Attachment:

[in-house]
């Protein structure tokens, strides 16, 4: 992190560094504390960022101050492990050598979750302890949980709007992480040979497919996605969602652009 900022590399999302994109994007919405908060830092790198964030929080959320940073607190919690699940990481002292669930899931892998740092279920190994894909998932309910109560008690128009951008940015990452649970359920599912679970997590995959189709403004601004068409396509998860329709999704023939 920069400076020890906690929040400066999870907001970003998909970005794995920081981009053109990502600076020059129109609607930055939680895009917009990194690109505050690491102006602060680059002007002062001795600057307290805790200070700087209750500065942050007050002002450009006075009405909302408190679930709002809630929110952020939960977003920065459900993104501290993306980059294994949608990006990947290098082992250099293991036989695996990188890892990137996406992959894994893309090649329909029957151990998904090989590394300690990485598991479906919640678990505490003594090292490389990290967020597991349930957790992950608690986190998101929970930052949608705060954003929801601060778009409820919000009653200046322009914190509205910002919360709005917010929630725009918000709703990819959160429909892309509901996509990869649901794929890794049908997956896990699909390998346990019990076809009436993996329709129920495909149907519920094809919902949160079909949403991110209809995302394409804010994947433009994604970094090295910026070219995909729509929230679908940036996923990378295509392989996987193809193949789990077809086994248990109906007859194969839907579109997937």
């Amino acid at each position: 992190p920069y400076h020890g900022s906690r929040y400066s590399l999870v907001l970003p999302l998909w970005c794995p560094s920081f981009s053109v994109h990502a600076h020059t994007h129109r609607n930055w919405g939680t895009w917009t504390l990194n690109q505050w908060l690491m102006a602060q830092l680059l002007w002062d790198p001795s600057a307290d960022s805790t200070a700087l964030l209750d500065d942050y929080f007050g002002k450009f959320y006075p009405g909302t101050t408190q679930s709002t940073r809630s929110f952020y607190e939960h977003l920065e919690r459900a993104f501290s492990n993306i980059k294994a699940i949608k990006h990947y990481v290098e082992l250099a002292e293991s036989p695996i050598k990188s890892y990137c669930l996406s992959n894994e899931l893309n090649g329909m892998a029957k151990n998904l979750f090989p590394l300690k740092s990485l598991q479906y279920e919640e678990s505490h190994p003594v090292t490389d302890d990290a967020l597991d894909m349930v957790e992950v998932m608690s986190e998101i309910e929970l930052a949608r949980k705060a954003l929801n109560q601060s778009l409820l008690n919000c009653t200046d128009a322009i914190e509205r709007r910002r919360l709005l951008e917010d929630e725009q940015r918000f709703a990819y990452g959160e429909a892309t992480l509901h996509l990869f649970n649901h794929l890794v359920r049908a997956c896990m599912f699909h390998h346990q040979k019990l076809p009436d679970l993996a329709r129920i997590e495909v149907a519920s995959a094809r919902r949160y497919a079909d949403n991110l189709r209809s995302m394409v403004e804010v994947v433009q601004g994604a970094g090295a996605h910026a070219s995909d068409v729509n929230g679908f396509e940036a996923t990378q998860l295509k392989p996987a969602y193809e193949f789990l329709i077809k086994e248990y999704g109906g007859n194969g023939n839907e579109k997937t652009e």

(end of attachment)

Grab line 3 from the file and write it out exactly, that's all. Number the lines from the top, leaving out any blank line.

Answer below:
């Amino acid at each position: 992190p920069y400076h020890g900022s906690r929040y400066s590399l999870v907001l970003p999302l998909w970005c794995p560094s920081f981009s053109v994109h990502a600076h020059t994007h129109r609607n930055w919405g939680t895009w917009t504390l990194n690109q505050w908060l690491m102006a602060q830092l680059l002007w002062d790198p001795s600057a307290d960022s805790t200070a700087l964030l209750d500065d942050y929080f007050g002002k450009f959320y006075p009405g909302t101050t408190q679930s709002t940073r809630s929110f952020y607190e939960h977003l920065e919690r459900a993104f501290s492990n993306i980059k294994a699940i949608k990006h990947y990481v290098e082992l250099a002292e293991s036989p695996i050598k990188s890892y990137c669930l996406s992959n894994e899931l893309n090649g329909m892998a029957k151990n998904l979750f090989p590394l300690k740092s990485l598991q479906y279920e919640e678990s505490h190994p003594v090292t490389d302890d990290a967020l597991d894909m349930v957790e992950v998932m608690s986190e998101i309910e929970l930052a949608r949980k705060a954003l929801n109560q601060s778009l409820l008690n919000c009653t200046d128009a322009i914190e509205r709007r910002r919360l709005l951008e917010d929630e725009q940015r918000f709703a990819y990452g959160e429909a892309t992480l509901h996509l990869f649970n649901h794929l890794v359920r049908a997956c896990m599912f699909h390998h346990q040979k019990l076809p009436d679970l993996a329709r129920i997590e495909v149907a519920s995959a094809r919902r949160y497919a079909d949403n991110l189709r209809s995302m394409v403004e804010v994947v433009q601004g994604a970094g090295a996605h910026a070219s995909d068409v729509n929230g679908f396509e940036a996923t990378q998860l295509k392989p996987a969602y193809e193949f789990l329709i077809k086994e248990y999704g109906g007859n194969g023939n839907e579109k997937t652009e």